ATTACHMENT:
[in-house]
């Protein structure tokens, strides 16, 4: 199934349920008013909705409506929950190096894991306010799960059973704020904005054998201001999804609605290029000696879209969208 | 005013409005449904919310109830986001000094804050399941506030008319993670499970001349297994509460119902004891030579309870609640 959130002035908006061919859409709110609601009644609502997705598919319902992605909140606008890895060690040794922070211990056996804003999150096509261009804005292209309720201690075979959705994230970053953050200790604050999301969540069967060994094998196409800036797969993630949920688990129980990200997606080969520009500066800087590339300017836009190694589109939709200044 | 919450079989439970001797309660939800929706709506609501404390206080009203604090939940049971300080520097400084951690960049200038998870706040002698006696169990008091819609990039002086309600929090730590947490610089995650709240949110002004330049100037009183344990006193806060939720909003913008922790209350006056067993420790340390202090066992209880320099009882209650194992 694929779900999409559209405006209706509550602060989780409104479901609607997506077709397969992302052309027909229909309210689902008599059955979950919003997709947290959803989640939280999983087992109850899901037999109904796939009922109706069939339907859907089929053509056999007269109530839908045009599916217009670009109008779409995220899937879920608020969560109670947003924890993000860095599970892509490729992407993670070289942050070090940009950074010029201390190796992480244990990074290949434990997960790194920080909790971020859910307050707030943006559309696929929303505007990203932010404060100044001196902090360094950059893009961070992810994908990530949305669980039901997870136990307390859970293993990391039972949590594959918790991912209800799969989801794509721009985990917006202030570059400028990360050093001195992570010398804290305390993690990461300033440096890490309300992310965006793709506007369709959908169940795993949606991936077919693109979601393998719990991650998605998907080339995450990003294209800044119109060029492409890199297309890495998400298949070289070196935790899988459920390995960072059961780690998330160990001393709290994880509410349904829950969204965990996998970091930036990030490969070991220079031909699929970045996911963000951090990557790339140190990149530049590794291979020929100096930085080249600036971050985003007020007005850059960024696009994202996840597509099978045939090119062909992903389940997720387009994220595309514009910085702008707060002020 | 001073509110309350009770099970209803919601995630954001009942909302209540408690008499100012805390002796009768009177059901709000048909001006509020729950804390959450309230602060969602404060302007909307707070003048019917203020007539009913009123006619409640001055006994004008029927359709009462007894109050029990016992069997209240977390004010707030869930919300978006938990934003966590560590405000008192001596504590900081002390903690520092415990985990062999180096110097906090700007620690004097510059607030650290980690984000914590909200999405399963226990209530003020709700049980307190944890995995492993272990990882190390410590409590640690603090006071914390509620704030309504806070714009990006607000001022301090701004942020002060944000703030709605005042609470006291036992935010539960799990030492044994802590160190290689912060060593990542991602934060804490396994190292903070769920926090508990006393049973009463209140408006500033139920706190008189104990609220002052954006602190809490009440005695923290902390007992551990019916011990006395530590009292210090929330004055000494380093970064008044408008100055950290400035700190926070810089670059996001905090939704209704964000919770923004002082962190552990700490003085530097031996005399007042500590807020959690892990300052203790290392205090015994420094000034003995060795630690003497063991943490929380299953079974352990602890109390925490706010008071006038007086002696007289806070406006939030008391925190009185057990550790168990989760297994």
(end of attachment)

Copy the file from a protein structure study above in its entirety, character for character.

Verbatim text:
[in-house]
């Protein structure tokens, strides 16, 4: 199934349920008013909705409506929950190096894991306010799960059973704020904005054998201001999804609605290029000696879209969208 | 005013409005449904919310109830986001000094804050399941506030008319993670499970001349297994509460119902004891030579309870609640 959130002035908006061919859409709110609601009644609502997705598919319902992605909140606008890895060690040794922070211990056996804003999150096509261009804005292209309720201690075979959705994230970053953050200790604050999301969540069967060994094998196409800036797969993630949920688990129980990200997606080969520009500066800087590339300017836009190694589109939709200044 | 919450079989439970001797309660939800929706709506609501404390206080009203604090939940049971300080520097400084951690960049200038998870706040002698006696169990008091819609990039002086309600929090730590947490610089995650709240949110002004330049100037009183344990006193806060939720909003913008922790209350006056067993420790340390202090066992209880320099009882209650194992 694929779900999409559209405006209706509550602060989780409104479901609607997506077709397969992302052309027909229909309210689902008599059955979950919003997709947290959803989640939280999983087992109850899901037999109904796939009922109706069939339907859907089929053509056999007269109530839908045009599916217009670009109008779409995220899937879920608020969560109670947003924890993000860095599970892509490729992407993670070289942050070090940009950074010029201390190796992480244990990074290949434990997960790194920080909790971020859910307050707030943006559309696929929303505007990203932010404060100044001196902090360094950059893009961070992810994908990530949305669980039901997870136990307390859970293993990391039972949590594959918790991912209800799969989801794509721009985990917006202030570059400028990360050093001195992570010398804290305390993690990461300033440096890490309300992310965006793709506007369709959908169940795993949606991936077919693109979601393998719990991650998605998907080339995450990003294209800044119109060029492409890199297309890495998400298949070289070196935790899988459920390995960072059961780690998330160990001393709290994880509410349904829950969204965990996998970091930036990030490969070991220079031909699929970045996911963000951090990557790339140190990149530049590794291979020929100096930085080249600036971050985003007020007005850059960024696009994202996840597509099978045939090119062909992903389940997720387009994220595309514009910085702008707060002020 | 001073509110309350009770099970209803919601995630954001009942909302209540408690008499100012805390002796009768009177059901709000048909001006509020729950804390959450309230602060969602404060302007909307707070003048019917203020007539009913009123006619409640001055006994004008029927359709009462007894109050029990016992069997209240977390004010707030869930919300978006938990934003966590560590405000008192001596504590900081002390903690520092415990985990062999180096110097906090700007620690004097510059607030650290980690984000914590909200999405399963226990209530003020709700049980307190944890995995492993272990990882190390410590409590640690603090006071914390509620704030309504806070714009990006607000001022301090701004942020002060944000703030709605005042609470006291036992935010539960799990030492044994802590160190290689912060060593990542991602934060804490396994190292903070769920926090508990006393049973009463209140408006500033139920706190008189104990609220002052954006602190809490009440005695923290902390007992551990019916011990006395530590009292210090929330004055000494380093970064008044408008100055950290400035700190926070810089670059996001905090939704209704964000919770923004002082962190552990700490003085530097031996005399007042500590807020959690892990300052203790290392205090015994420094000034003995060795630690003497063991943490929380299953079974352990602890109390925490706010008071006038007086002696007289806070406006939030008391925190009185057990550790168990989760297994």